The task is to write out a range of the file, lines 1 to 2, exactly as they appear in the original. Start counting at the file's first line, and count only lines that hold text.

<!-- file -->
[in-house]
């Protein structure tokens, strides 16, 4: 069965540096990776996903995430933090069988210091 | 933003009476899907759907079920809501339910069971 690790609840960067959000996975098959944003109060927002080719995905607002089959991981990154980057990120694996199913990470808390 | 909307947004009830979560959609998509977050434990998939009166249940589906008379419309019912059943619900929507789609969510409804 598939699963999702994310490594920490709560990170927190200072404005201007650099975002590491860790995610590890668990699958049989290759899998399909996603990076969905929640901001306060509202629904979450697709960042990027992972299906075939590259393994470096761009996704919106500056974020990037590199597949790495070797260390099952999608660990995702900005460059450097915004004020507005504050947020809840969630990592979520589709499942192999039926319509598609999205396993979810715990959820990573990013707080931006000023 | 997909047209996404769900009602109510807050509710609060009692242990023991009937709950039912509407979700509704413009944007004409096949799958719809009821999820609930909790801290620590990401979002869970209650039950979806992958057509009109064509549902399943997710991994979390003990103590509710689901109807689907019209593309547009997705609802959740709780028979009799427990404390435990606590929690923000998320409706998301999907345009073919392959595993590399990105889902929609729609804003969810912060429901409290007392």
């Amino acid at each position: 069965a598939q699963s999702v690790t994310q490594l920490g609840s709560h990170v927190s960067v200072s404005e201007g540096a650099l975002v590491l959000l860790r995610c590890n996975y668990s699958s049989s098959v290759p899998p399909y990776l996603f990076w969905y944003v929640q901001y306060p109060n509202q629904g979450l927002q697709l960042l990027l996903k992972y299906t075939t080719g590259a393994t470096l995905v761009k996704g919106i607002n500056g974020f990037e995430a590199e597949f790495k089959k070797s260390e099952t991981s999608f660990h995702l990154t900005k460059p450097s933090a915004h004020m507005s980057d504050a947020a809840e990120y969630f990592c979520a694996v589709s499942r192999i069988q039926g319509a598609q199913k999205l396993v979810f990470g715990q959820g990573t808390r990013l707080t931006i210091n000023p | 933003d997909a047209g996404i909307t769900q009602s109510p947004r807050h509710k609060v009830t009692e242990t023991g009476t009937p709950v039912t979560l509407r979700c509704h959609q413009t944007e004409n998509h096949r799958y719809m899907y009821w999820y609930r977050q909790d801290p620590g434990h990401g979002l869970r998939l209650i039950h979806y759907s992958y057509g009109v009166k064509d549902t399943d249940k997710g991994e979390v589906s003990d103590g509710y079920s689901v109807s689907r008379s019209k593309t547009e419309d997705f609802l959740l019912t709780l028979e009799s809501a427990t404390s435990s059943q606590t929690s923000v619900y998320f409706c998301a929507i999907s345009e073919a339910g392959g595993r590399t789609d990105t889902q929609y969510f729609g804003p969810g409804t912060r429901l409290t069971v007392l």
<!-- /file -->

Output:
[in-house]
């Protein structure tokens, strides 16, 4: 069965540096990776996903995430933090069988210091 | 933003009476899907759907079920809501339910069971 690790609840960067959000996975098959944003109060927002080719995905607002089959991981990154980057990120694996199913990470808390 | 909307947004009830979560959609998509977050434990998939009166249940589906008379419309019912059943619900929507789609969510409804 598939699963999702994310490594920490709560990170927190200072404005201007650099975002590491860790995610590890668990699958049989290759899998399909996603990076969905929640901001306060509202629904979450697709960042990027992972299906075939590259393994470096761009996704919106500056974020990037590199597949790495070797260390099952999608660990995702900005460059450097915004004020507005504050947020809840969630990592979520589709499942192999039926319509598609999205396993979810715990959820990573990013707080931006000023 | 997909047209996404769900009602109510807050509710609060009692242990023991009937709950039912509407979700509704413009944007004409096949799958719809009821999820609930909790801290620590990401979002869970209650039950979806992958057509009109064509549902399943997710991994979390003990103590509710689901109807689907019209593309547009997705609802959740709780028979009799427990404390435990606590929690923000998320409706998301999907345009073919392959595993590399990105889902929609729609804003969810912060429901409290007392």